In late June, some U.S. supporters of Israel, alarmed by what one called "a lot of misperceptions" about Israel's links with South Africa, attempted to effect some minor alterations in the reality of Israeli-South African relations. In an initiative put together by California State Assemblyman Tom Hayden-Hayden is the former radical who is now married to actress Jane Fonda-and UCLA professor Steven Spiegel, encounters were arranged between authentic black leaders in South Africa and an Israeli professor. This effort was notable in that those who publicly defended Israel against charges of consorting with the masters of apartheid expended a great deal of energy to correct a situation the existence of which they denied.
With Hayden acting as what his aide termed a "catalyst," money was raised by the Center for Foreign Policy Options, a little-known organization which an aide to Hayden described as a bipartisan effort within the Jewish community. An Israeli professor was selected to go to South Africa.
The aide to Hayden explained that Hayden and Fonda were longtime friends of South African Anglican Bishop Desmond Tutu, winner of the 1984 Nobel Peace Prize. It was this friendship that facilitated the arrangement of a number of meetings between the Israeli professor, Shimshon Zelniker, a department head at the Labor party's college, and prominent leaders of the anti-apartheid movement in South Africa.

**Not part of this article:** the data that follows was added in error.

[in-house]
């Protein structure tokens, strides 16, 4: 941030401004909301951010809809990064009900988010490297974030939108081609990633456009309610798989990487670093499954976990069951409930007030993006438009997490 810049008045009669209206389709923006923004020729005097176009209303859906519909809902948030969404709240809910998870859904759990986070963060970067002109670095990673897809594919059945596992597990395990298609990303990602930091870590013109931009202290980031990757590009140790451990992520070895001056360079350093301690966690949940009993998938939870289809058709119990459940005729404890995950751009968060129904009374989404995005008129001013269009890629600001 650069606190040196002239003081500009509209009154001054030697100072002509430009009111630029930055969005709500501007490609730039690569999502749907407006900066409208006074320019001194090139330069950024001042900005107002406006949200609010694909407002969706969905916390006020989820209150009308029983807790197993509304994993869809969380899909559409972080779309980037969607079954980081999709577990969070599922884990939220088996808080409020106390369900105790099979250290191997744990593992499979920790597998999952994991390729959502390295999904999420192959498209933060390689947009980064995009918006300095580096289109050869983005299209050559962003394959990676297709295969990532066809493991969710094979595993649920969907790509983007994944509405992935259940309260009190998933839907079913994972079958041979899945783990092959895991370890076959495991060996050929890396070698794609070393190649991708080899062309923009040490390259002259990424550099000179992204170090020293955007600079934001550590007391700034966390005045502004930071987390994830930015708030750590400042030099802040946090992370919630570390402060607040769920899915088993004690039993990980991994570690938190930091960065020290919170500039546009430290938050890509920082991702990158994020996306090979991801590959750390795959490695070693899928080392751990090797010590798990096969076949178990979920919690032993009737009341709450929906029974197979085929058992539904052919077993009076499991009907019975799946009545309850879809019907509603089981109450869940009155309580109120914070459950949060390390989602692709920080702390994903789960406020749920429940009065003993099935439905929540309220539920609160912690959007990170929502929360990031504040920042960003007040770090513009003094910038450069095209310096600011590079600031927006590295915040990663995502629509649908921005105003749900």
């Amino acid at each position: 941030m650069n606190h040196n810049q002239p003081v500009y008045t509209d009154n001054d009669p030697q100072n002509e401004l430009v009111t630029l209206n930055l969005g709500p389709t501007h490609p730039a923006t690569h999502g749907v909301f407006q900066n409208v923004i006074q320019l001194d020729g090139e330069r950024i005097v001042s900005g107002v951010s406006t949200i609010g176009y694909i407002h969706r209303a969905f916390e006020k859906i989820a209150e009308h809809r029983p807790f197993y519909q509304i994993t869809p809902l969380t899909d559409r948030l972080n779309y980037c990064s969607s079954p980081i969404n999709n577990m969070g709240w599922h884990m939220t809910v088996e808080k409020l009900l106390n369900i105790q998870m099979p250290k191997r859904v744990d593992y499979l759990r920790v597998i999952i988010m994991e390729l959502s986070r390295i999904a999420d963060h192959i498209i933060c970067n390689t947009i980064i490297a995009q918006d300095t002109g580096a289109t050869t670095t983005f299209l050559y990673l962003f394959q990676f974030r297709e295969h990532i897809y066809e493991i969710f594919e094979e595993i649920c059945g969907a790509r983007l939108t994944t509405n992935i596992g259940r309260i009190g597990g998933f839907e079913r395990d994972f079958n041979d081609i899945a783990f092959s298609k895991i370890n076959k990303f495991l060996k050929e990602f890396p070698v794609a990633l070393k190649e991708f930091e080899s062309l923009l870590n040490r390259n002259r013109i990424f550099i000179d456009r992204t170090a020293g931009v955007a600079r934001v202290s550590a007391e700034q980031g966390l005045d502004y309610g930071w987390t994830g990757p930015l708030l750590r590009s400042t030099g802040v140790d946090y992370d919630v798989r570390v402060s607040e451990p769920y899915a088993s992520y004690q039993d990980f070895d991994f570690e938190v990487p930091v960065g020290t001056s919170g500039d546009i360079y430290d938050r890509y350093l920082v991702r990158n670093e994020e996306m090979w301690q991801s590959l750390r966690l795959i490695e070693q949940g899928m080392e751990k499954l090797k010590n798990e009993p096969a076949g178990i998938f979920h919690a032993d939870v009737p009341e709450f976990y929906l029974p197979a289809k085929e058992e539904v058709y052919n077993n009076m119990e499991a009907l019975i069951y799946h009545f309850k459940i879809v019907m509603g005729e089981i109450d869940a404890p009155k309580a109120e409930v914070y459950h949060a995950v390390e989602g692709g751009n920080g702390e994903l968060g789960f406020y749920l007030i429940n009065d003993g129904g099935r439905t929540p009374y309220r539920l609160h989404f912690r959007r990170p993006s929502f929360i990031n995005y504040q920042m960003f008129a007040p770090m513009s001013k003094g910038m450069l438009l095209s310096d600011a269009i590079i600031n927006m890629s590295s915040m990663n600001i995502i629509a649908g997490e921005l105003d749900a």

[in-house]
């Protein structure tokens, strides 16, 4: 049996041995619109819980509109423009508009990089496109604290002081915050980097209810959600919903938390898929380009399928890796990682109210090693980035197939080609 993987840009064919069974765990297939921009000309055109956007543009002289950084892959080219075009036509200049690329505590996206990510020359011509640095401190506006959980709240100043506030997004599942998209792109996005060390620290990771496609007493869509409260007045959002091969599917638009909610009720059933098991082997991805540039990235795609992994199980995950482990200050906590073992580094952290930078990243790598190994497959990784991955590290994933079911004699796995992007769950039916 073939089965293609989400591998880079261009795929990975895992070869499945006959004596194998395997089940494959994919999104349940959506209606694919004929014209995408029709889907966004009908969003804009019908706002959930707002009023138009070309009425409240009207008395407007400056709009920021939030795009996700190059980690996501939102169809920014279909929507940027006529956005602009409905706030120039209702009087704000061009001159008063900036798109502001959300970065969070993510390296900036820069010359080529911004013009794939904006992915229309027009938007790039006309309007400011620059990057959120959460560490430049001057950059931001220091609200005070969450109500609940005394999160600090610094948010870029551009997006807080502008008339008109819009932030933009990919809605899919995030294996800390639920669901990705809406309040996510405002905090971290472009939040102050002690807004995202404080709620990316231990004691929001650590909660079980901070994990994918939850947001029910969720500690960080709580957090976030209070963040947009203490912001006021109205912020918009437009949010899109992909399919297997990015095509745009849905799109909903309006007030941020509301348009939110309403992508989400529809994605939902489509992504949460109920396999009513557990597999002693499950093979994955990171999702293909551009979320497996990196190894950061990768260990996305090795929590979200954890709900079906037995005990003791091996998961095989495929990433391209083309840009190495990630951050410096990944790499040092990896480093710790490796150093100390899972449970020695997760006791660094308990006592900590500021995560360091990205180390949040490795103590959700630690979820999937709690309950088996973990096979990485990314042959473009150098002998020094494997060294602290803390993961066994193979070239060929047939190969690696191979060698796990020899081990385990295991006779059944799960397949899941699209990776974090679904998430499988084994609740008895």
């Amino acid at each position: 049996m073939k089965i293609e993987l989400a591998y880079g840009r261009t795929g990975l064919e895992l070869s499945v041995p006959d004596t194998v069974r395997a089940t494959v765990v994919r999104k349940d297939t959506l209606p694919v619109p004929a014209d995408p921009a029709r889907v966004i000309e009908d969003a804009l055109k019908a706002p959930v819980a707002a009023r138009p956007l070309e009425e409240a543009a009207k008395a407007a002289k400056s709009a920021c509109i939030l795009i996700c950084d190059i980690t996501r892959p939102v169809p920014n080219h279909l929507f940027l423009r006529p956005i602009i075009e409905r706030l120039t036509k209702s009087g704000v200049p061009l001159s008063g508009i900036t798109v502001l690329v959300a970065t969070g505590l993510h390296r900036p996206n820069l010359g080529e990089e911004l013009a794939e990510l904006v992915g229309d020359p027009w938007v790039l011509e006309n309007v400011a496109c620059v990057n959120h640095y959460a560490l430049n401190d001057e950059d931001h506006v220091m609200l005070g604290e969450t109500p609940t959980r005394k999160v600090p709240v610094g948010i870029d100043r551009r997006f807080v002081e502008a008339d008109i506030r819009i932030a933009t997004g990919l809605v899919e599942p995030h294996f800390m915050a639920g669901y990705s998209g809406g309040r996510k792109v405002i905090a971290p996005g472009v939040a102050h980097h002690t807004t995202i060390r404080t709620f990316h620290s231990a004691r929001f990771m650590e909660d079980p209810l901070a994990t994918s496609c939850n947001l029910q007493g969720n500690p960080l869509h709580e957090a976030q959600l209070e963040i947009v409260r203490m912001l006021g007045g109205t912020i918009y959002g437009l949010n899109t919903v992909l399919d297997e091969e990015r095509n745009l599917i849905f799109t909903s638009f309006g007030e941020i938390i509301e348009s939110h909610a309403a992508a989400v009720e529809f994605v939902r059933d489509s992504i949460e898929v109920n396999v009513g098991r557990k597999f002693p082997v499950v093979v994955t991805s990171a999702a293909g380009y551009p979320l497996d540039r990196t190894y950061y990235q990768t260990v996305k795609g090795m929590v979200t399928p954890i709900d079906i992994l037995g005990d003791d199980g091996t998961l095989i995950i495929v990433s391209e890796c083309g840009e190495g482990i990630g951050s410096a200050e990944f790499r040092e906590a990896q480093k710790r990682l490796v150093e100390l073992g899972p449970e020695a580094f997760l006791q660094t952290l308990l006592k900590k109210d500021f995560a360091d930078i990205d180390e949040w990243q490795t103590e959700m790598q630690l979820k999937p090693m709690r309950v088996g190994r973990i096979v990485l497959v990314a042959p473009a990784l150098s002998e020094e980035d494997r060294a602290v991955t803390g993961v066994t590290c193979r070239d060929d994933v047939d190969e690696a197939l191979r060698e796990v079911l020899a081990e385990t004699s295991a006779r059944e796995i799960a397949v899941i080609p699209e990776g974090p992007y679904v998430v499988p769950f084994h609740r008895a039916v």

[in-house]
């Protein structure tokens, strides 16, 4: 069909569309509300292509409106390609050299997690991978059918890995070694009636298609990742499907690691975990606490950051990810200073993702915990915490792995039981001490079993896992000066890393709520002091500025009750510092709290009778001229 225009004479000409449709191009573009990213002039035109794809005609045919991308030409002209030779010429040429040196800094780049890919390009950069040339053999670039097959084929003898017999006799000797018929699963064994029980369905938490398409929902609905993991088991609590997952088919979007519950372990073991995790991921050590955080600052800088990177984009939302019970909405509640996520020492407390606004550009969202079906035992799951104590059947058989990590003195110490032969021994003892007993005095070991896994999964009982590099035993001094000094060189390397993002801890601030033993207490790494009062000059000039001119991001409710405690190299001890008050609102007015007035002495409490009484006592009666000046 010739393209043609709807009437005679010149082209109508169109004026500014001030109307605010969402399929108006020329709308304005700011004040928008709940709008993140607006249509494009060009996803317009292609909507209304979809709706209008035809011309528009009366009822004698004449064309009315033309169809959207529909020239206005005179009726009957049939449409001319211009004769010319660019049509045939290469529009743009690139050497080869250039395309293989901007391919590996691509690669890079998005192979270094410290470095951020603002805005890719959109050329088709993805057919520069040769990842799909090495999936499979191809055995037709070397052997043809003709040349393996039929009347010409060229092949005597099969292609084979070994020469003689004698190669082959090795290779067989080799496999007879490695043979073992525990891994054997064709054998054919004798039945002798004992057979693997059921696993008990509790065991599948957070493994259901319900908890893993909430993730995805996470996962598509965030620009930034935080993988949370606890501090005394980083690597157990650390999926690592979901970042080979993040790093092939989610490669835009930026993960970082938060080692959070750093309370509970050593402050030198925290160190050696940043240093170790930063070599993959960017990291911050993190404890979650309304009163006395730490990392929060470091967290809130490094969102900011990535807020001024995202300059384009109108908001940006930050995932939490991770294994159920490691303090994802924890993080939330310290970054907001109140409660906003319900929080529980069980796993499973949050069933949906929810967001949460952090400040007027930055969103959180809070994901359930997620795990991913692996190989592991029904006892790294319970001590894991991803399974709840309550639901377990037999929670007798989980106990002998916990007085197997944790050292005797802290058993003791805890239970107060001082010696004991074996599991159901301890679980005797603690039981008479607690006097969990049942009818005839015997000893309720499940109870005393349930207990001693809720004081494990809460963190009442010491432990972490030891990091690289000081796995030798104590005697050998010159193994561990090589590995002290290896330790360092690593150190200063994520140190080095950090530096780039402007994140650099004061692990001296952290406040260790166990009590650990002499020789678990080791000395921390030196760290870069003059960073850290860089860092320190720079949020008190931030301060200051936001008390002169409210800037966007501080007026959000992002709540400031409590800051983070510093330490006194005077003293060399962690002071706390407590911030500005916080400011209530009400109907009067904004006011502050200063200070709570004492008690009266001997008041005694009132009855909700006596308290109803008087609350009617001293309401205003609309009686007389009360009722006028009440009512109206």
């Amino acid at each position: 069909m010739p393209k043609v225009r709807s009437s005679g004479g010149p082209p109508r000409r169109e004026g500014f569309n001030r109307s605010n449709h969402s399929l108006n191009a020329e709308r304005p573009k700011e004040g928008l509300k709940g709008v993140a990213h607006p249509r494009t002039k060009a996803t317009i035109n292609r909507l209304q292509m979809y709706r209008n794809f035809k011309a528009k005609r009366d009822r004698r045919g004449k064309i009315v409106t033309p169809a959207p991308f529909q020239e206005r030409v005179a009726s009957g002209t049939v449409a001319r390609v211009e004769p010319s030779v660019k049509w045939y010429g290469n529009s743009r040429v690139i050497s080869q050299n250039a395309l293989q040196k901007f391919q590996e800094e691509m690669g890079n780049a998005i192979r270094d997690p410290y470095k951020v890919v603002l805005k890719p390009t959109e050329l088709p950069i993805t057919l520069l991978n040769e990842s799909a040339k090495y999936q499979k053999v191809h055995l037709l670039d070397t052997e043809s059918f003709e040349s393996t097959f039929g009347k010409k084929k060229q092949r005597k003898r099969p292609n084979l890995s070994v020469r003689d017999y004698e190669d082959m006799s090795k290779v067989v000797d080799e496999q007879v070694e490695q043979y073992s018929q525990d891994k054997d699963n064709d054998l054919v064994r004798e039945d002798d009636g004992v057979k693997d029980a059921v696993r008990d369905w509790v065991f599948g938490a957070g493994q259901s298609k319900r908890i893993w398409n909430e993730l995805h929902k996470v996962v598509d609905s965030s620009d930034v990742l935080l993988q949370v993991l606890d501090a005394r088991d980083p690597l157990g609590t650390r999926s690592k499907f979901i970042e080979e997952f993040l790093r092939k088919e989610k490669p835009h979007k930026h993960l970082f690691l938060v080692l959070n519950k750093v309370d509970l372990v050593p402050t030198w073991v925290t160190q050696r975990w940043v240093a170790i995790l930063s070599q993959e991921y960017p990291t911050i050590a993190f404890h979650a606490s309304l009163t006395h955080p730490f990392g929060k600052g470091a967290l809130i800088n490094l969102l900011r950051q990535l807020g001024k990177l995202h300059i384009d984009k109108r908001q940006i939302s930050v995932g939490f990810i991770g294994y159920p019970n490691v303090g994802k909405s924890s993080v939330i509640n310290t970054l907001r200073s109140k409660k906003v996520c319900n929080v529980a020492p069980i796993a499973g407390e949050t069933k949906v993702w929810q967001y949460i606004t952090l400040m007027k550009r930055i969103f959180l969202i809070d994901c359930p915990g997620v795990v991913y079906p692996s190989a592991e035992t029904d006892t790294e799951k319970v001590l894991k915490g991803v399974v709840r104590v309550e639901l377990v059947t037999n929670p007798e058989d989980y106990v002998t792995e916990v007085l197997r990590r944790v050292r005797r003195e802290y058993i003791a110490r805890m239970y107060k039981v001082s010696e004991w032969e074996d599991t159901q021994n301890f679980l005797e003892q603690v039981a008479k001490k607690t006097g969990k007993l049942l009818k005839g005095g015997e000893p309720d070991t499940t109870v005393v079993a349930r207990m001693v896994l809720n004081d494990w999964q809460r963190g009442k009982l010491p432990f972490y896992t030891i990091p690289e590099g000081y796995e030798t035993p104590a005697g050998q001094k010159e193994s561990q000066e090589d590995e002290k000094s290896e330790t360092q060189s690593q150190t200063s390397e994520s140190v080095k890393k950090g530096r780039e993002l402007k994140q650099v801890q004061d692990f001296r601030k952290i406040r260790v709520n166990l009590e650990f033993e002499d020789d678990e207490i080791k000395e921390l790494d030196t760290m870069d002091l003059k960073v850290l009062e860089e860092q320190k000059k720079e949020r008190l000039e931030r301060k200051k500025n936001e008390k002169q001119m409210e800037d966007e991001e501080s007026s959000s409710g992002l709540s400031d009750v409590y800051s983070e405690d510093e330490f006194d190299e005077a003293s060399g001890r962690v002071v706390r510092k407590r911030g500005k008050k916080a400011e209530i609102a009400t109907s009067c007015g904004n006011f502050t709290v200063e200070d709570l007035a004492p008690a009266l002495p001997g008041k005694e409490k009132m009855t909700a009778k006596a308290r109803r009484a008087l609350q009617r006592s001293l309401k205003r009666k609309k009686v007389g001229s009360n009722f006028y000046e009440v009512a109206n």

In South Africa, Zelniker had a five-hour meeting with Tutu and also met with other important figures in the orbit of the United Democratic Front (UDF), the major legal, multiracial, and anti-apartheid organization in South Africa. As a moment of truth, Zelniker's encounter is probably unsurpassed in the annals of Israeli-South African relations. When he returned to Israel he told the Jerusalem Post that
the level of hostility to Israel of South African blacks had reached "unbelievable heights." On the moral level, the black leaders he spoke with were unable to understand Israel's insensitivity to apartheid, which they see in the same terms as Nazism. Practically, they lambasted Israel's "collaboration" with South African government (sic).
Zelniker also said that blacks had "criticized the behavior of South African Jews towards blacks," particularly the "abuse of their domestic help," and that "Tutu and his colleagues also drew the analogy between the racial situation in South Africa and Israel's treatment of the Palestinians in the West Bank,"  which is, of course, the ultimate analogy.